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    “Can only the dead speak?” terror, trauma, and the witness traveller

    Salgado, M (2016) “Can only the dead speak?” terror, trauma, and the witness traveller. Journal of Commonwealth Literature, 52 (3). pp. 467-483. ISSN 0021-9894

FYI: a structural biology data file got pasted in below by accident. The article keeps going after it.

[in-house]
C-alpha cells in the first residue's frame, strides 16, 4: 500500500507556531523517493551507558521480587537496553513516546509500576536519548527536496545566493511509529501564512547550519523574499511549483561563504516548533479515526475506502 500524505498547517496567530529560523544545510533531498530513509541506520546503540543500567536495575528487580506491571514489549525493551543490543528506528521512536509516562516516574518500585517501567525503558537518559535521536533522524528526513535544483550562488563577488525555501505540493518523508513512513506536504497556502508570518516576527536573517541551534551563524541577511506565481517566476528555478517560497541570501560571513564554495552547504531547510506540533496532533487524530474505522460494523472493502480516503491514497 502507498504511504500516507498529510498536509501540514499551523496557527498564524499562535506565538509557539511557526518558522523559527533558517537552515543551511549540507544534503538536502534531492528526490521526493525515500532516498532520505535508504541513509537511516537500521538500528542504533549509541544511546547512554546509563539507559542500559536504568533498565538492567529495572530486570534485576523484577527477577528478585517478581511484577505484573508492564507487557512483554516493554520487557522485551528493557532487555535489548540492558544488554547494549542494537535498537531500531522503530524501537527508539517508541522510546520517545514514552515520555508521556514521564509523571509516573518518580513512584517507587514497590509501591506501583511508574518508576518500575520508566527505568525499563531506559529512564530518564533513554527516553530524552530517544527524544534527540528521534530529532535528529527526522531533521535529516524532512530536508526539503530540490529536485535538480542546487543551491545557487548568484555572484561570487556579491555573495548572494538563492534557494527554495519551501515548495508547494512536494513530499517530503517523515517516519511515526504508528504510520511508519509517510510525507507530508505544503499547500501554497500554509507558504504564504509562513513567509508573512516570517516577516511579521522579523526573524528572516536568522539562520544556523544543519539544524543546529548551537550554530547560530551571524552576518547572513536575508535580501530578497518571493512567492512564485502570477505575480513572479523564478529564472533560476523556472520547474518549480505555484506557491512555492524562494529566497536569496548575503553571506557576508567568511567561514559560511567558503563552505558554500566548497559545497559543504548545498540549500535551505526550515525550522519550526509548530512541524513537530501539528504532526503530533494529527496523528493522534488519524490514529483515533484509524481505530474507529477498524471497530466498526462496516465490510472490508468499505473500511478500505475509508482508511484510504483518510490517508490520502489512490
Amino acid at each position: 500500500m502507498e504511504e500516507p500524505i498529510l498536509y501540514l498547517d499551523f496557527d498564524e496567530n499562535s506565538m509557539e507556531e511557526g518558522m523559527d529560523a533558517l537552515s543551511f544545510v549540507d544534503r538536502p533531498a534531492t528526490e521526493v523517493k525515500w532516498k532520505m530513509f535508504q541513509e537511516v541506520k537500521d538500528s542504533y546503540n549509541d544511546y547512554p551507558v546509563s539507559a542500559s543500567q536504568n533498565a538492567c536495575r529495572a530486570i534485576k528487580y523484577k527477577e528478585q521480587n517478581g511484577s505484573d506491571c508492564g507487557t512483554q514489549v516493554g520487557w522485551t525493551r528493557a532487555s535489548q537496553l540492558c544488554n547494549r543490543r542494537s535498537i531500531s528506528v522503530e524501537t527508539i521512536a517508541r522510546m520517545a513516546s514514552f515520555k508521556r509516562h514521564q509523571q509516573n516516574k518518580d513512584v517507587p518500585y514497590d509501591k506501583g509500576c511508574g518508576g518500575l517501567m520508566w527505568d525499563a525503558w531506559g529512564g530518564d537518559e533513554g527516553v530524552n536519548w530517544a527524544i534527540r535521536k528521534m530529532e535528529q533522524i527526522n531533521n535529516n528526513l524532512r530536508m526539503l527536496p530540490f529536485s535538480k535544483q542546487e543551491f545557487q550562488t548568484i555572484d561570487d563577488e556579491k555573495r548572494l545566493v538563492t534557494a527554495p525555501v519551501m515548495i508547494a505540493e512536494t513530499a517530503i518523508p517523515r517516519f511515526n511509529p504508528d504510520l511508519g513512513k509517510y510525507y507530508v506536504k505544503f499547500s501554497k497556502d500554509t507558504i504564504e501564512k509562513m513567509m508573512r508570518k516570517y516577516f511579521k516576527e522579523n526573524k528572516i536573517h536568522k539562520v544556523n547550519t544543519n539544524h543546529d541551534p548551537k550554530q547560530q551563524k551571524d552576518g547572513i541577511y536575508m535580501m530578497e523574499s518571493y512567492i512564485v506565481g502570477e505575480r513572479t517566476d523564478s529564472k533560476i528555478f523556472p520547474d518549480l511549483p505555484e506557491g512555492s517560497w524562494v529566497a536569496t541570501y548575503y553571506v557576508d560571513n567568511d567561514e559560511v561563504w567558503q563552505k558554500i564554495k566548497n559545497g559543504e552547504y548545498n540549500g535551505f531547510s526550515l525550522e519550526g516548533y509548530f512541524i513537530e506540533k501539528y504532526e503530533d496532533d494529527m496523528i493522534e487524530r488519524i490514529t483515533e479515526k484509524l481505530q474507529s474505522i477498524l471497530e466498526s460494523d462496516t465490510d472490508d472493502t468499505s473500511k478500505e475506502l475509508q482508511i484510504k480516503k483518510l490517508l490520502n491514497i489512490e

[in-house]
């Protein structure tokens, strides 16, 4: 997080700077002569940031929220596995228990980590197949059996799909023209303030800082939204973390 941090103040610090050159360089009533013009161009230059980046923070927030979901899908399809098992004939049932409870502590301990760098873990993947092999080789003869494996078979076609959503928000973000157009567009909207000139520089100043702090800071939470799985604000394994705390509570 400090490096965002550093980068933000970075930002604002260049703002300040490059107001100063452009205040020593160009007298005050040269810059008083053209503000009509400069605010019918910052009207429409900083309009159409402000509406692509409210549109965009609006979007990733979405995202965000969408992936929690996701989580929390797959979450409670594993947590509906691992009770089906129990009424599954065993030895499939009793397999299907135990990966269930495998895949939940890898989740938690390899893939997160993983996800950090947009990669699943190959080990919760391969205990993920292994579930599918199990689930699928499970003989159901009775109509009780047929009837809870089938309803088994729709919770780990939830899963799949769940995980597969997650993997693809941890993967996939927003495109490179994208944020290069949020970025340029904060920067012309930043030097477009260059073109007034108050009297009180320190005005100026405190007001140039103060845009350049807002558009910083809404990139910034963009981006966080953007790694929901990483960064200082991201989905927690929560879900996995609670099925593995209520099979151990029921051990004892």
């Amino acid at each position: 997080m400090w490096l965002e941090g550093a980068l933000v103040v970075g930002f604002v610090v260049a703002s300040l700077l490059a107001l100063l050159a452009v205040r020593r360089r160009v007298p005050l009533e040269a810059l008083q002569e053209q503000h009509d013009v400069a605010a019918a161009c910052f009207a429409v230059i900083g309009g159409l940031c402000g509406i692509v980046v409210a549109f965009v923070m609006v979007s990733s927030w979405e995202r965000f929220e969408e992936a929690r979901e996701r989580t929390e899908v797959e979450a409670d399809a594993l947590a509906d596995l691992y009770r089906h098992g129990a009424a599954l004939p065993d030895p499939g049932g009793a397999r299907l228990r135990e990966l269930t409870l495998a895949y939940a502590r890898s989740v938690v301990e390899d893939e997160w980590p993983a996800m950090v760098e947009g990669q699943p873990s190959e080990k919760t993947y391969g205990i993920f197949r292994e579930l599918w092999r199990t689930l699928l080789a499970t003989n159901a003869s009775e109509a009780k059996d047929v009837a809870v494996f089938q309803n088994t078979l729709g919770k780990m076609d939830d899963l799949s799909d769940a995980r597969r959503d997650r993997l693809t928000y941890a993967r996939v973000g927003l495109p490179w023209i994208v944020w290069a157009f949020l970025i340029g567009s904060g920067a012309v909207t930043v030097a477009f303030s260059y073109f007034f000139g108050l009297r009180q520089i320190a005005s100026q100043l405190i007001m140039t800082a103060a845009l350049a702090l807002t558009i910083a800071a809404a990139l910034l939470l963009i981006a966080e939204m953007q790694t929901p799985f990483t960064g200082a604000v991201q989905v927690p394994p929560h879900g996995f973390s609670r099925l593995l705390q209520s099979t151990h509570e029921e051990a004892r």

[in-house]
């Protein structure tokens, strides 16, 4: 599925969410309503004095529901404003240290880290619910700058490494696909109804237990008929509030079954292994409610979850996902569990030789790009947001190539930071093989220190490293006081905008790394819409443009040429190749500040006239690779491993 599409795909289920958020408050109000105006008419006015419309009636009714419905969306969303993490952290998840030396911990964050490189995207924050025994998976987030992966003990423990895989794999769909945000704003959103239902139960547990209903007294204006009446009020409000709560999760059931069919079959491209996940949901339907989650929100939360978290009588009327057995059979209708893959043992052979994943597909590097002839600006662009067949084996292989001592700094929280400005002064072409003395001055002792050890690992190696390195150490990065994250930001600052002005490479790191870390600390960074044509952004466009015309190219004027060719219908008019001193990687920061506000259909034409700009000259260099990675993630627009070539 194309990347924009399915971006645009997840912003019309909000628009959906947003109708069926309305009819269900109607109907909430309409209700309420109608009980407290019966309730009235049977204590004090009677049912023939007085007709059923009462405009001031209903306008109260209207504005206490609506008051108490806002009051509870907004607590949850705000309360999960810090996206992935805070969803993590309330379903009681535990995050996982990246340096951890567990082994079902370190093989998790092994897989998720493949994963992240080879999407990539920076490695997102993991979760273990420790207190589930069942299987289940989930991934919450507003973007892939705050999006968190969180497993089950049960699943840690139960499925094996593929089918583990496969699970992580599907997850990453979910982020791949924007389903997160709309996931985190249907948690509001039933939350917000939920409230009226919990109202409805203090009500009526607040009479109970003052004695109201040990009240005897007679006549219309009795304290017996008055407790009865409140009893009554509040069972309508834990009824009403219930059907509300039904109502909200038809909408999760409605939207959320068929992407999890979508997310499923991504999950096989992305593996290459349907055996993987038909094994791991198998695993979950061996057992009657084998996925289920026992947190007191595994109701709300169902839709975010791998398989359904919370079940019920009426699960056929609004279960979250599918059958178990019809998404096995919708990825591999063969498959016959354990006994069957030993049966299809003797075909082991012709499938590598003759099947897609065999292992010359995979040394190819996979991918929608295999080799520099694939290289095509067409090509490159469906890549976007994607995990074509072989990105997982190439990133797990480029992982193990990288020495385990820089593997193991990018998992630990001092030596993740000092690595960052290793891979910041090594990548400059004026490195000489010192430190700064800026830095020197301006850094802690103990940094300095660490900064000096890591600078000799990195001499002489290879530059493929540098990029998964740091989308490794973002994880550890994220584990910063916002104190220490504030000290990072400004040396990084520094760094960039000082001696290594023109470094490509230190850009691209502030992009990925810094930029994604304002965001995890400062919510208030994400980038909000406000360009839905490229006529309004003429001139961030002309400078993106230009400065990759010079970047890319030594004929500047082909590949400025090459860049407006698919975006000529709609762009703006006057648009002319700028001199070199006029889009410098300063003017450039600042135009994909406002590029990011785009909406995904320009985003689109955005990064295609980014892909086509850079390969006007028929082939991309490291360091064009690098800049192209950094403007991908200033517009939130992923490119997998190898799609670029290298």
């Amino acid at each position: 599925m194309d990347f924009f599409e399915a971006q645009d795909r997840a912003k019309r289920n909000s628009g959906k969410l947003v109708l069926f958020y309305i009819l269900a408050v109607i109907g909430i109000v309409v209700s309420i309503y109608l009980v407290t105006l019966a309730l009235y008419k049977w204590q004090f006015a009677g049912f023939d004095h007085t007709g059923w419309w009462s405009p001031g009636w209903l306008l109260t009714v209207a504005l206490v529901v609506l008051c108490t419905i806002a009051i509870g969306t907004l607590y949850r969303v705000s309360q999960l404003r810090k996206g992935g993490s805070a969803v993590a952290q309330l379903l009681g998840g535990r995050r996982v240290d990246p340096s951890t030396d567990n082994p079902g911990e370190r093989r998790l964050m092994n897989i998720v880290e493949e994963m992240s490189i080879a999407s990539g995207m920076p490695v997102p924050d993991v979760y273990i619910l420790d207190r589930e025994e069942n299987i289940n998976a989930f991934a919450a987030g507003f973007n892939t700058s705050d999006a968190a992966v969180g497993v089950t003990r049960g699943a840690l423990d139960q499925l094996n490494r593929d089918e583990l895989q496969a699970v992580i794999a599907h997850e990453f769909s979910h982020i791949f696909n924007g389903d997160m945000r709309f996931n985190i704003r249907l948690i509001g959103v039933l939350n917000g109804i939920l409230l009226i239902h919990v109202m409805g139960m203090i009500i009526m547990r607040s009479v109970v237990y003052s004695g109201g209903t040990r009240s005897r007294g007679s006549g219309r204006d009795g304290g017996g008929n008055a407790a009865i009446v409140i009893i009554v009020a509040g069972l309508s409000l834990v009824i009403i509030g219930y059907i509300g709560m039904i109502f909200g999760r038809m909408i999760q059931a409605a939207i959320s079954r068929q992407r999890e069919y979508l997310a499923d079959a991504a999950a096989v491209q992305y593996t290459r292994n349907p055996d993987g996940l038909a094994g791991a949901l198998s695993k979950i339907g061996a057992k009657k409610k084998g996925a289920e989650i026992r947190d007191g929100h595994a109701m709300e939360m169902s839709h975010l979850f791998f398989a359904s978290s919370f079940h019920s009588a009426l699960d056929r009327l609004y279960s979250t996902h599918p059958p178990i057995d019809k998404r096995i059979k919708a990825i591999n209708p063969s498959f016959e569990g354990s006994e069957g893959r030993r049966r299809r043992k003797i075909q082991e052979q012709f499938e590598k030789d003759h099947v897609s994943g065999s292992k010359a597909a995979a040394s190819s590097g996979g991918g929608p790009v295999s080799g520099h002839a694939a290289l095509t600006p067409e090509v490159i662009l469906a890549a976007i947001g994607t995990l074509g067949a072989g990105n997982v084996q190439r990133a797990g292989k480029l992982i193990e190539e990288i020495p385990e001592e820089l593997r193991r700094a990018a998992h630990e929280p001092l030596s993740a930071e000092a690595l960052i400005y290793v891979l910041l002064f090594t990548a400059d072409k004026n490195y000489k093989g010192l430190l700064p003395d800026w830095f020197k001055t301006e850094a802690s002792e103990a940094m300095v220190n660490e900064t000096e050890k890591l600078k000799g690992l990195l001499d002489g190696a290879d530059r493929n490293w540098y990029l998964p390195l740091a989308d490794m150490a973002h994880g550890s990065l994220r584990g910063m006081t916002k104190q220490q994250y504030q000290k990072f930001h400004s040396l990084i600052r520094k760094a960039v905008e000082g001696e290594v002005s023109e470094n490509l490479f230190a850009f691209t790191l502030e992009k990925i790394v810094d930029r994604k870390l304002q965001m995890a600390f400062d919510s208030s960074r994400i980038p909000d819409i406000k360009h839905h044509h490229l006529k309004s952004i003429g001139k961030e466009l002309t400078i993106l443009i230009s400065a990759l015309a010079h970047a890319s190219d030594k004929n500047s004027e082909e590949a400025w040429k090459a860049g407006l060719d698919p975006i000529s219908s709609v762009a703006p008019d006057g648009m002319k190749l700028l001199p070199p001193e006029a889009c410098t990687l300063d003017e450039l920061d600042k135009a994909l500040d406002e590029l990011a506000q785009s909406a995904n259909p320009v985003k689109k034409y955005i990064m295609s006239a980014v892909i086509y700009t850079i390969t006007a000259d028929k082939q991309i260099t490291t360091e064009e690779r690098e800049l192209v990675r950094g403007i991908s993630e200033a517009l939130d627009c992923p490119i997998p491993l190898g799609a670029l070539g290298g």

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    © The Author(s) 2016. My article considers Dori Laub and Shoshana Felman’s configuration of the witness traveller in relation to narrative witnessing across a range of texts by exilic writers. Framed and informed by Salman Rushdie’s rhetorical question in Shame, “Can only the dead speak?” — a question that foregrounds the politics of bearing witness to trauma from an exilic perspective — the paper considers the narrative mediation of secondary witnessing across the “threshold” (Agamben, 1998) that separates the primary and secondary witness. In so doing, it follows the hermeneutic logic of boundary-crossing by travelling across a range of literary registers in its consideration of the witness as insider and outsider, a mobile subject that moves across the boundaries of national and cultural affiliation. It shows how exilic writing can place a high premium on the value of a writer’s ruptured double agency and divided loyalty, which is offered as the alternative (and alter-native) discursive space in the absence of the voices of those who have been “disappeared” from the official record.

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